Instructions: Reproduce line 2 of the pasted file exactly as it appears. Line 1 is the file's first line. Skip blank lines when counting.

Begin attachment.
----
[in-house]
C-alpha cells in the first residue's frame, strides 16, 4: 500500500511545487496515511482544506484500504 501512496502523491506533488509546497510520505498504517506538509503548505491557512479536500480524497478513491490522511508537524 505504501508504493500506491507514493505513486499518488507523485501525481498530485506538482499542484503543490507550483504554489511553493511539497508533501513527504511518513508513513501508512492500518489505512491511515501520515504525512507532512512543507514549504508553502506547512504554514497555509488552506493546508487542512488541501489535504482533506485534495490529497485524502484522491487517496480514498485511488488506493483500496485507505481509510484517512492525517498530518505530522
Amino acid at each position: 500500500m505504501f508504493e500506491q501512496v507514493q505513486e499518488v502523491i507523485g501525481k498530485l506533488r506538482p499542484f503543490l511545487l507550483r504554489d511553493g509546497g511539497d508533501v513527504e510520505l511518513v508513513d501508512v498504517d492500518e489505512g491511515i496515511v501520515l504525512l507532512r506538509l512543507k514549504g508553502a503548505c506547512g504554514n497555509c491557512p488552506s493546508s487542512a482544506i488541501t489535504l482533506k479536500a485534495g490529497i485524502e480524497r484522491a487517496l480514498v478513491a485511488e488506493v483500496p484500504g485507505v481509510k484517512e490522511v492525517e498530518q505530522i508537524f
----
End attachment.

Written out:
C-alpha cells in the first residue's frame, strides 16, 4: 500500500511545487496515511482544506484500504 501512496502523491506533488509546497510520505498504517506538509503548505491557512479536500480524497478513491490522511508537524 505504501508504493500506491507514493505513486499518488507523485501525481498530485506538482499542484503543490507550483504554489511553493511539497508533501513527504511518513508513513501508512492500518489505512491511515501520515504525512507532512512543507514549504508553502506547512504554514497555509488552506493546508487542512488541501489535504482533506485534495490529497485524502484522491487517496480514498485511488488506493483500496485507505481509510484517512492525517498530518505530522